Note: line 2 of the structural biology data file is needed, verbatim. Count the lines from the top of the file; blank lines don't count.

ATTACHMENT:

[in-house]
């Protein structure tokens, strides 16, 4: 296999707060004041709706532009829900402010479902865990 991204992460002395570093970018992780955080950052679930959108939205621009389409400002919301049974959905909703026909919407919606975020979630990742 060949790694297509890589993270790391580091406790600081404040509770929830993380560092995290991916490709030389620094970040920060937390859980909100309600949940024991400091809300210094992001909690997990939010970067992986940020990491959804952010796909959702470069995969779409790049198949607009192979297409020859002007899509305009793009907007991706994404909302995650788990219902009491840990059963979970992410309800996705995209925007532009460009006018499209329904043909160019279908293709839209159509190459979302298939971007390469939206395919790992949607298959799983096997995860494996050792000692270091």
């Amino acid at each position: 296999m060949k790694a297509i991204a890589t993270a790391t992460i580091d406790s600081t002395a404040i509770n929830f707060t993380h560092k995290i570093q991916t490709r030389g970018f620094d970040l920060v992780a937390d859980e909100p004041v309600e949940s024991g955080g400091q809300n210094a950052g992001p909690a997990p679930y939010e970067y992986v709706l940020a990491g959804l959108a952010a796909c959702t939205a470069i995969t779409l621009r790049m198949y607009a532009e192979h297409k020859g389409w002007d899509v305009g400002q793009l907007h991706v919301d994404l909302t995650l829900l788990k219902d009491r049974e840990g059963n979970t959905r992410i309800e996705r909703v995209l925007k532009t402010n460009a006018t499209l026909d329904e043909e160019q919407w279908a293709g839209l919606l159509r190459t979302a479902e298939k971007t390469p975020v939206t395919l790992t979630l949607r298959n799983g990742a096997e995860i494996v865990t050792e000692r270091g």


């Protein structure tokens, strides 16, 4: 296999707060004041709706532009829900402010479902865990 991204992460002395570093970018992780955080950052679930959108939205621009389409400002919301049974959905909703026909919407919606975020979630990742 060949790694297509890589993270790391580091406790600081404040509770929830993380560092995290991916490709030389620094970040920060937390859980909100309600949940024991400091809300210094992001909690997990939010970067992986940020990491959804952010796909959702470069995969779409790049198949607009192979297409020859002007899509305009793009907007991706994404909302995650788990219902009491840990059963979970992410309800996705995209925007532009460009006018499209329904043909160019279908293709839209159509190459979302298939971007390469939206395919790992949607298959799983096997995860494996050792000692270091």